- Begin to fold. This is the opposite of reaching toward your chips (#1). This time you should look for subtle signs of relaxation if the player is bluffing. In particular, I like to see the player exhale. This means he was barely breathing or even holding his breath. That’s something bluffers often do, fearing that any signs of animation will make them more noticeable and trigger your call. When they relax as I begin to fold, that’s the tell I’ve been looking for – and I call.
- Conspicuously study the opponent. I sometimes make opponents a bit uncomfortable, in a friendly way, by letting them know they’re being scrutinized. Surprisingly, they often feel the urge to act at that point, whereas they were trying to give no clues previously.
- Explain that I can’t read them and ask them to provide a tell. Sometimes I’ll confess that I’m not getting a tell. A simple request that they provide one often works! Friendly cooperation or outward amusement means the opponent is relaxed and happy with the hand. I don’t call. Refusal to respond to the good natured request in an outward way, while still seeming friendly, often means a bluff. So I do call. Defiance or stubborn unwillingness to smile usually means they don’t mind antagonizing me and want the call. So I fold. Feigned amusement that doesn’t seem natural indicates that they’re experiencing tension and also indicates a bluff. Call that.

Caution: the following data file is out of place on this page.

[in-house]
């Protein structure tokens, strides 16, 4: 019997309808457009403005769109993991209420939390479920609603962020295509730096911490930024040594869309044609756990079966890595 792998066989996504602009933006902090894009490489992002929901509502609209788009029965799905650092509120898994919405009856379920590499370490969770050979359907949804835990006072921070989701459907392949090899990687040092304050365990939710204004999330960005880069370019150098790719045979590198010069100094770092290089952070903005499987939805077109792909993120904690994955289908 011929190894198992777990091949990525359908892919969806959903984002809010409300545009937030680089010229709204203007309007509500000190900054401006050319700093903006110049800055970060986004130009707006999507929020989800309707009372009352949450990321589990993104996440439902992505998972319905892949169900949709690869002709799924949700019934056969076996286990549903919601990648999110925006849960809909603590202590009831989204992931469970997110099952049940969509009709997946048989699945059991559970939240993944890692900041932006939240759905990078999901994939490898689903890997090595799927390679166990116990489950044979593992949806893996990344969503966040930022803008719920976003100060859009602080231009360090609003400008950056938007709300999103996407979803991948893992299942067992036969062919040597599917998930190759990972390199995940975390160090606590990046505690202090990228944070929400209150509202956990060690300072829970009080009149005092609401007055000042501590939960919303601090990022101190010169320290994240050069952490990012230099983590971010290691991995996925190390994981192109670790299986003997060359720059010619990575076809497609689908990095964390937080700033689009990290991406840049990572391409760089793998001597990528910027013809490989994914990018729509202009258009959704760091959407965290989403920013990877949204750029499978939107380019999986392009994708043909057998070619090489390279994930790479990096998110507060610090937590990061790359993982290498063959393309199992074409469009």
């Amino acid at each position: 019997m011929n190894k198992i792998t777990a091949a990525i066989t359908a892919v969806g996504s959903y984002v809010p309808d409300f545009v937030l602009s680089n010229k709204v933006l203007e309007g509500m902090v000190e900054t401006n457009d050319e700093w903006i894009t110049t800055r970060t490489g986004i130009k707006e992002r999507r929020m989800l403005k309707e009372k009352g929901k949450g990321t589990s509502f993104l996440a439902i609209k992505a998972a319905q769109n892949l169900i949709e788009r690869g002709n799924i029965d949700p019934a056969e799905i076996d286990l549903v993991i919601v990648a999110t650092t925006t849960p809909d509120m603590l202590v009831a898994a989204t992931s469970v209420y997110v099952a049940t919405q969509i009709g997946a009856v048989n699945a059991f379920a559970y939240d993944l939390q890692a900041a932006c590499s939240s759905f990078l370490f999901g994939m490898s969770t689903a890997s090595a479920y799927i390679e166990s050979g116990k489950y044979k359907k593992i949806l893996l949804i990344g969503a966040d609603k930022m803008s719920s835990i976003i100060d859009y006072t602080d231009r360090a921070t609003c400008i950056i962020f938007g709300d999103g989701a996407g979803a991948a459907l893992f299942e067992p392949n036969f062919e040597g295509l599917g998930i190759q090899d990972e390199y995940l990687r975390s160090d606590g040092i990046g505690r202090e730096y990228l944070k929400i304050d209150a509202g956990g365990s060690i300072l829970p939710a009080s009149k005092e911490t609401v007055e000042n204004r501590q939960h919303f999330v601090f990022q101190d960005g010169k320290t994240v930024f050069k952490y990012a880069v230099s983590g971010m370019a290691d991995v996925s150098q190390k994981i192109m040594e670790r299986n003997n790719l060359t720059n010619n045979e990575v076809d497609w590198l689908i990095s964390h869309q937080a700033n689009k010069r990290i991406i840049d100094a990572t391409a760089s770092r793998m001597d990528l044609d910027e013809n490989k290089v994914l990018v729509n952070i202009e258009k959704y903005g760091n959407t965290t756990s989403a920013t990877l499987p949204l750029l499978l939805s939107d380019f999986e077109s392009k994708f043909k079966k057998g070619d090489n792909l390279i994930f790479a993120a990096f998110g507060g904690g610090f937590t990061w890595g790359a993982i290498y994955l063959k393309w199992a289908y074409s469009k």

You’ll have more success reading tells against opponents who voluntarily try to act, in order to confuse you. There the key is that if they’re pretending to be strong, they’re usually weak; and if they’re pretending to be weak, they’re usually strong.
But don’t give up on tells from opponents who seem unreadable. Just change their behavior. It’s worth the effort. — MC